My parents were by our side at all times through this so we took turns sitting with Eva. Since I just gave birth the day before I was not doing well physically nor mentally so I had gone to lie down. My dad and my husband were taking a shift sitting with Eva when I went in to check on them. I walked in on a group of people surrounding the two men and Eva. My dad was holding her and from the look on his face I knew he was really upset about something. The doctor leading the conversation introduced himself to me (Pediatric Urologist) and then went on with what he was saying. At first I was angry that he had done an exam on my baby without me there and I just got angrier and angrier as he spoke. He chastised us for announcing the birth of our daughter, he told us we should not talk about her with family or friends until we could do more testing, and at one point even questioned my husband’s knowledge of Spanish (his first language). He went on and on about girls turning into boys at puberty and started talking about reconstructive surgery we could do to make her look more like a boy. We were asked questions like “Any possibility you two (my husband and I) could be related?” and I was told that my fertility problems might have cause this to happen to Eva. I have Polycystic Ovary Syndrome so he said the extra testosterone in my system could have affected her development. Thinking back now I should have cut him off right when I walked into the room. It was too much information to throw at two new, scared parents and he seemed way too excited about finding a “case.”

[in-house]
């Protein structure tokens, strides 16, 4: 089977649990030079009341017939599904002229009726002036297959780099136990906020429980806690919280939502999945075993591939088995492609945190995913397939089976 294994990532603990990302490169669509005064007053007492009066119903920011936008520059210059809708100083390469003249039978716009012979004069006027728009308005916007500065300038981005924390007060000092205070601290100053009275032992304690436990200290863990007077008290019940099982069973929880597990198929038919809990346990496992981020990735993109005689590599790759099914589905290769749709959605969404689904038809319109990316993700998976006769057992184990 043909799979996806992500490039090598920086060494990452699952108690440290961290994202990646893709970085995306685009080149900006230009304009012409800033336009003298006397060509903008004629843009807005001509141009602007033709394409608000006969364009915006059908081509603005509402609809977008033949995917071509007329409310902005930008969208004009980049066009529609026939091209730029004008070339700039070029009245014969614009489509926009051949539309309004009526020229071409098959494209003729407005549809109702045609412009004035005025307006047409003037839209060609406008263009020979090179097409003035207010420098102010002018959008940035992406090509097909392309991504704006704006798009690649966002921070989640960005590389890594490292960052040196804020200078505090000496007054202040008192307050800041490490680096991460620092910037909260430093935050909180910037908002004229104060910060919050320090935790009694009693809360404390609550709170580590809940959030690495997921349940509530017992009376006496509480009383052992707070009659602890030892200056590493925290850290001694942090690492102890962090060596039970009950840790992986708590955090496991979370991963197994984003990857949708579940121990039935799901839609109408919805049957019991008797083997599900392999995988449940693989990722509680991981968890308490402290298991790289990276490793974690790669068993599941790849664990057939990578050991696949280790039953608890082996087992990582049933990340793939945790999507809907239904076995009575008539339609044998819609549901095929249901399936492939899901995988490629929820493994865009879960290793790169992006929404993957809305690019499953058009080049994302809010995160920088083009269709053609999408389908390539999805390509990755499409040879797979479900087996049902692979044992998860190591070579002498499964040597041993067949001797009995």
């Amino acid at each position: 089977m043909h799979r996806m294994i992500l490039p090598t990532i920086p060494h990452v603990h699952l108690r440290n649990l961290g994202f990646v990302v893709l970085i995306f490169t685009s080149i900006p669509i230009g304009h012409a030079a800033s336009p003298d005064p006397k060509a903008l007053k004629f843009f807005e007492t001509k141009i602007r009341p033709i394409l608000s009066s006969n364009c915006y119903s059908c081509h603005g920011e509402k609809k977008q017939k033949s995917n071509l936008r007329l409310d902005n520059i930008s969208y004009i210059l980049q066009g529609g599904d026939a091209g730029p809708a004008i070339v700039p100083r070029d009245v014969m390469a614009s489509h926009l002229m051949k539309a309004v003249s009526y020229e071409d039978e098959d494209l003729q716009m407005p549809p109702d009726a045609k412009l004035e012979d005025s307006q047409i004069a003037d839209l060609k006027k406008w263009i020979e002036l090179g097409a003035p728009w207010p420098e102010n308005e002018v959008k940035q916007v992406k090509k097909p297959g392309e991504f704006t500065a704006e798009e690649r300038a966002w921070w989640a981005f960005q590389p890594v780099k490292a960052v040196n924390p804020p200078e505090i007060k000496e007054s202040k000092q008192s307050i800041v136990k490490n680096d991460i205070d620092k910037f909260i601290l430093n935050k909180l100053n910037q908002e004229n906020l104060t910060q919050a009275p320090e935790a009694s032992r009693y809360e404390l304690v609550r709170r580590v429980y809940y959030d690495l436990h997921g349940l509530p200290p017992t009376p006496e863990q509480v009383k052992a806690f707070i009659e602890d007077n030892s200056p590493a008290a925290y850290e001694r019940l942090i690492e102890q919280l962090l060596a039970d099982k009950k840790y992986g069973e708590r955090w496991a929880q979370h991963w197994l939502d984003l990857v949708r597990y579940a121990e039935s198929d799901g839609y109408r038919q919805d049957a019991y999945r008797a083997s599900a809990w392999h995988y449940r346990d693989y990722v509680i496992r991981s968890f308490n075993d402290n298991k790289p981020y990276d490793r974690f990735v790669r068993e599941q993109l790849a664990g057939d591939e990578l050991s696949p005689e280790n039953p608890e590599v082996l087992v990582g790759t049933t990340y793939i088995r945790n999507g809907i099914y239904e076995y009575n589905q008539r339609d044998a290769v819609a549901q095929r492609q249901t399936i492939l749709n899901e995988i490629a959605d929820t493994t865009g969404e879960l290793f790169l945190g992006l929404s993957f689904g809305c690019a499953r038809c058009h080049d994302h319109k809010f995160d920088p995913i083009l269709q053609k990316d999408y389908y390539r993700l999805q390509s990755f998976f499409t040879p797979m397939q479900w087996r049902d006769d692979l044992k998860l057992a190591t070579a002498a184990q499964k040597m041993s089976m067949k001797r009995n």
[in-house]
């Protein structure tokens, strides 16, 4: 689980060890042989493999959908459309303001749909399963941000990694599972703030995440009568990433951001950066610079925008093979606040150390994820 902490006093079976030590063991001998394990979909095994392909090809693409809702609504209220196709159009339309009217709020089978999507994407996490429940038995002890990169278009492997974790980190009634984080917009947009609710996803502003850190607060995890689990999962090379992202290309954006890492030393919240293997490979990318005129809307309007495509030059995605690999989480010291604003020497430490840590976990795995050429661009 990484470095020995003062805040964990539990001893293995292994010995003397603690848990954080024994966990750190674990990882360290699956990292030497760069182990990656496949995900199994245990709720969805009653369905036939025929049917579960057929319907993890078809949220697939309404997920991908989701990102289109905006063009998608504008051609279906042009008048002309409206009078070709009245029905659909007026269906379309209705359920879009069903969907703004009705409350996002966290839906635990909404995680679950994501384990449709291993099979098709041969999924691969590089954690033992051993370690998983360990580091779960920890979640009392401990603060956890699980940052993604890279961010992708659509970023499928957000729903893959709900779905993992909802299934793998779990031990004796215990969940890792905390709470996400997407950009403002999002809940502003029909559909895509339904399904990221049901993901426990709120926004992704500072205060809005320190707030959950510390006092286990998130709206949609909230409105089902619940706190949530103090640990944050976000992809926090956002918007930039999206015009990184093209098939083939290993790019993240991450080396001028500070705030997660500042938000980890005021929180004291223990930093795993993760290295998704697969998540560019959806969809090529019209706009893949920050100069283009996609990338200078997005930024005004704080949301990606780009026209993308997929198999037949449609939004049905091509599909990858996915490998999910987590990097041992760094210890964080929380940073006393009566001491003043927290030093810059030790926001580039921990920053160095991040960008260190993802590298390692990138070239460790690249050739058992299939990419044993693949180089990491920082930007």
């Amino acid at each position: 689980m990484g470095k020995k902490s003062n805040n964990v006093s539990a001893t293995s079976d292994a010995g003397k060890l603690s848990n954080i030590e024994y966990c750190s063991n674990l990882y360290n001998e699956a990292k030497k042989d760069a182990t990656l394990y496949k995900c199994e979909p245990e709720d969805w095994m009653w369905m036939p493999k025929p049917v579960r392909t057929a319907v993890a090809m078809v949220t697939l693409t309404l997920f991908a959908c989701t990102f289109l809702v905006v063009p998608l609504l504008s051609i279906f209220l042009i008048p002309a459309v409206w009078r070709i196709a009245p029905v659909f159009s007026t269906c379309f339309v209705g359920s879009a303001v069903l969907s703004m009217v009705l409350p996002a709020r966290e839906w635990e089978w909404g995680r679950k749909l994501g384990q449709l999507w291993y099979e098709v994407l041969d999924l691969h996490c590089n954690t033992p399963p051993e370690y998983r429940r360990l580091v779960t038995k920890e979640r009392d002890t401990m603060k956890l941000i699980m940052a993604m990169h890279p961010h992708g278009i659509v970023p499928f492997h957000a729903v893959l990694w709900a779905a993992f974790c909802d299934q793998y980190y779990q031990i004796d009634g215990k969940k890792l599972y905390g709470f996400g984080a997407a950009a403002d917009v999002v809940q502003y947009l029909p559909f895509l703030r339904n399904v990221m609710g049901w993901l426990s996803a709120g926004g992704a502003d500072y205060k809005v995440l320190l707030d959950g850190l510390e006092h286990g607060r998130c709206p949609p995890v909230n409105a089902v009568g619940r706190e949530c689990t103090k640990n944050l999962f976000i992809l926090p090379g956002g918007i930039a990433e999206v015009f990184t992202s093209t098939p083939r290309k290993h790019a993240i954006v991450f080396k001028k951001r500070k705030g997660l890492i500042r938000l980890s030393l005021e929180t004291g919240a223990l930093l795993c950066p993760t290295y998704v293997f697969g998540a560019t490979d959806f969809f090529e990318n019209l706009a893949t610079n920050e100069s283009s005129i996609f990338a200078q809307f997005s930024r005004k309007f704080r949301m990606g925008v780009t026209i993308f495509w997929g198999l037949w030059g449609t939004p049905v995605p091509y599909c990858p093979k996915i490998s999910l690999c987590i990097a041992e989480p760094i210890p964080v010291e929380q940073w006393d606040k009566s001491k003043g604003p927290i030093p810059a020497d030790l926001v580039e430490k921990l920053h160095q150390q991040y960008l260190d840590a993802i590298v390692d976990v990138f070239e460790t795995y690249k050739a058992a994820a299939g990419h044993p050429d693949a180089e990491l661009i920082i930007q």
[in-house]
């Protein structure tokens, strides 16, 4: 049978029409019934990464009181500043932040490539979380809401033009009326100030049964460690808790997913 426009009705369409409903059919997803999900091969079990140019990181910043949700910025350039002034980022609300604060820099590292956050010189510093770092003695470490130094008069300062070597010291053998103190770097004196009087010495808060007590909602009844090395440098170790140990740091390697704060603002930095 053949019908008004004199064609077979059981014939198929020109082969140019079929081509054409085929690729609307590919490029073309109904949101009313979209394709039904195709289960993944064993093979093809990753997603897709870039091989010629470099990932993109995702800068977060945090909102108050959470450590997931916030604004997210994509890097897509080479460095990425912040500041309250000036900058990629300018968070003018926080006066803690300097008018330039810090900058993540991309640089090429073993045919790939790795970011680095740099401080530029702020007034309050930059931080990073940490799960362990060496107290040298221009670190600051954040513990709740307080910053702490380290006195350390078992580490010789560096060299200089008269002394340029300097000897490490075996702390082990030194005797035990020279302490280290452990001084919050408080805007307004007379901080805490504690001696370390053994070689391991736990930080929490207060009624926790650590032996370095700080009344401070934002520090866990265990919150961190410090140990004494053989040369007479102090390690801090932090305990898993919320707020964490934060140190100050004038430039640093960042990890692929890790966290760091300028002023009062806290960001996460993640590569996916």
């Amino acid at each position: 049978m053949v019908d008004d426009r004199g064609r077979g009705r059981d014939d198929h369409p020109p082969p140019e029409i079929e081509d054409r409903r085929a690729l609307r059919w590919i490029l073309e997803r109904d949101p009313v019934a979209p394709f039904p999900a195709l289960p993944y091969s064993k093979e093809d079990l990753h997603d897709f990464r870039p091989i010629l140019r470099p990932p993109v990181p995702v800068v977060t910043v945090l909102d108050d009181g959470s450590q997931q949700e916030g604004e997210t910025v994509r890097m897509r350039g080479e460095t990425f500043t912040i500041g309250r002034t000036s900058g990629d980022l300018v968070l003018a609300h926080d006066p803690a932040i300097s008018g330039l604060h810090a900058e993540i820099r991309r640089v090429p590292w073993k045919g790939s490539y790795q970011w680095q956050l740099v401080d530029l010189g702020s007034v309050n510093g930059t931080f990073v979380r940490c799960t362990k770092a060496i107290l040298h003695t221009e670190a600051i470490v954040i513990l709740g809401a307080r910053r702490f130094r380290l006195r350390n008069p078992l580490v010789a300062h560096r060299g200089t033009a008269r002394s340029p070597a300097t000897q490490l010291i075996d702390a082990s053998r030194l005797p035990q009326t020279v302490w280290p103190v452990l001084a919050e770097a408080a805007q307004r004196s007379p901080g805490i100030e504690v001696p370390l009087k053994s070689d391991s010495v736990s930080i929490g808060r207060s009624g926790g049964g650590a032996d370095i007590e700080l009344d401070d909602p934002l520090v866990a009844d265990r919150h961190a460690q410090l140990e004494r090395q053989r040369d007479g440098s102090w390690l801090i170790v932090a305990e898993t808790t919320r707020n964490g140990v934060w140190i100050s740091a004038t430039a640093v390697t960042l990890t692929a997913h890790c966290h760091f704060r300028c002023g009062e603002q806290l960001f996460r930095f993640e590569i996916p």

I had given my mom permission to talk to my aunt about what was going on and she sent us a link to Accord Alliance’s web site that has a handbook for parents and gave us the exact opposite recommendations and encouraged us to talk to a small group of people we trusted. The web site also encouraged us to stand up for our baby’s right in not being a test case for doctors. A few days later my husband and I were sitting holding our daughter when the Pediatric Urologist came back with an intern. He asked to allow the intern to examine Eva and I told him no. He said that if I didn’t allow him to examine her, we probably wouldn’t see him again before she was released from the hospital. I told him that I was fine with that and he stomped off. We have never seen that doctor again.

The beginning of the following week the Endocrinologist, Dr. H, met with us again and told us that from the test results he believed Eva had CAIS and we should raise her female. Her blood test results never waivered throughout the week so we were allowed to take her home. Dr. H wanted to see Eva again at three months old to see if her body changed much from birth. He told us to enjoy our little girl and we would deal with everything else many years down the road.

At three months we went to see Dr. H again and Eva’s body had not changed. But this time he said he felt she was not CAIS but nearly CAIS. I had been doing a lot of online searching so this change in terms made me nervous. . We had never been encouraged to find a support group or given any information on DSDs but I knew there had to be something out there. I searched until I found the AIS/DSD Parent Group on Yahoo. I wanted to complete a team for Eva but I was not going back to the Urologist we had seen in the NICU so I got permission to see a doctor several hours away and made an appointment